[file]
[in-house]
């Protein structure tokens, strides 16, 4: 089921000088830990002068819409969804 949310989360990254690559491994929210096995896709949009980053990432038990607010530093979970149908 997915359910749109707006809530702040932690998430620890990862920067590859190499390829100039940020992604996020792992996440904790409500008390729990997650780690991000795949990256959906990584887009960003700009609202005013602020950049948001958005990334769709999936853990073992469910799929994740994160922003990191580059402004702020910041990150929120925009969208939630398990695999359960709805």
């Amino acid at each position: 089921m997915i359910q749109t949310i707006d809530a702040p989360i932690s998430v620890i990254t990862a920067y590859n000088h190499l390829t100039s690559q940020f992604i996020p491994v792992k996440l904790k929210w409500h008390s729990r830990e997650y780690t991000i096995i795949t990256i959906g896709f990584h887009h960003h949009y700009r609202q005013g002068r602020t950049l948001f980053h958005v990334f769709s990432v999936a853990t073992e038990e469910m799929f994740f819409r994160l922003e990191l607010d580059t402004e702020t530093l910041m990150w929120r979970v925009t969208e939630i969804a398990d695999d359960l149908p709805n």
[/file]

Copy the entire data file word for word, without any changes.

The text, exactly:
[in-house]
């Protein structure tokens, strides 16, 4: 089921000088830990002068819409969804 949310989360990254690559491994929210096995896709949009980053990432038990607010530093979970149908 997915359910749109707006809530702040932690998430620890990862920067590859190499390829100039940020992604996020792992996440904790409500008390729990997650780690991000795949990256959906990584887009960003700009609202005013602020950049948001958005990334769709999936853990073992469910799929994740994160922003990191580059402004702020910041990150929120925009969208939630398990695999359960709805």
């Amino acid at each position: 089921m997915i359910q749109t949310i707006d809530a702040p989360i932690s998430v620890i990254t990862a920067y590859n000088h190499l390829t100039s690559q940020f992604i996020p491994v792992k996440l904790k929210w409500h008390s729990r830990e997650y780690t991000i096995i795949t990256i959906g896709f990584h887009h960003h949009y700009r609202q005013g002068r602020t950049l948001f980053h958005v990334f769709s990432v999936a853990t073992e038990e469910m799929f994740f819409r994160l922003e990191l607010d580059t402004e702020t530093l910041m990150w929120r979970v925009t969208e939630i969804a398990d695999d359960l149908p709805n």